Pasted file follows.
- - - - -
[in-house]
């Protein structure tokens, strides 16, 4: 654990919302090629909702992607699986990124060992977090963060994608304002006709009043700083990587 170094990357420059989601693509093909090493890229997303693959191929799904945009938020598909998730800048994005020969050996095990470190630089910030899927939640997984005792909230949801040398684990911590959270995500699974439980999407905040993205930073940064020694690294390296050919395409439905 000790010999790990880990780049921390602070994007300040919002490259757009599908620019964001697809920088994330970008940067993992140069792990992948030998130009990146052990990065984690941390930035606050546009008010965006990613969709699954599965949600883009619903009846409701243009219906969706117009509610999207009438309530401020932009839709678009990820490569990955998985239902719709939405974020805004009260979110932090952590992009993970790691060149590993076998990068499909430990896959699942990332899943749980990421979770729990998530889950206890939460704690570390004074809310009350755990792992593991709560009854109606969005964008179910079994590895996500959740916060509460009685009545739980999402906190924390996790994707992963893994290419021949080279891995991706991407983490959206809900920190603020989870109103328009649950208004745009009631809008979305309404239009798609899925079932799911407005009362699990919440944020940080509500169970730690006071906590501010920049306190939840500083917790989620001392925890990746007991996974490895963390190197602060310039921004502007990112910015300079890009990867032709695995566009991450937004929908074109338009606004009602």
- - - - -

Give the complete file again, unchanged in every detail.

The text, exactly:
[in-house]
């Protein structure tokens, strides 16, 4: 654990919302090629909702992607699986990124060992977090963060994608304002006709009043700083990587 170094990357420059989601693509093909090493890229997303693959191929799904945009938020598909998730800048994005020969050996095990470190630089910030899927939640997984005792909230949801040398684990911590959270995500699974439980999407905040993205930073940064020694690294390296050919395409439905 000790010999790990880990780049921390602070994007300040919002490259757009599908620019964001697809920088994330970008940067993992140069792990992948030998130009990146052990990065984690941390930035606050546009008010965006990613969709699954599965949600883009619903009846409701243009219906969706117009509610999207009438309530401020932009839709678009990820490569990955998985239902719709939405974020805004009260979110932090952590992009993970790691060149590993076998990068499909430990896959699942990332899943749980990421979770729990998530889950206890939460704690570390004074809310009350755990792992593991709560009854109606969005964008179910079994590895996500959740916060509460009685009545739980999402906190924390996790994707992963893994290419021949080279891995991706991407983490959206809900920190603020989870109103328009649950208004745009009631809008979305309404239009798609899925079932799911407005009362699990919440944020940080509500169970730690006071906590501010920049306190939840500083917790989620001392925890990746007991996974490895963390190197602060310039921004502007990112910015300079890009990867032709695995566009991450937004929908074109338009606004009602």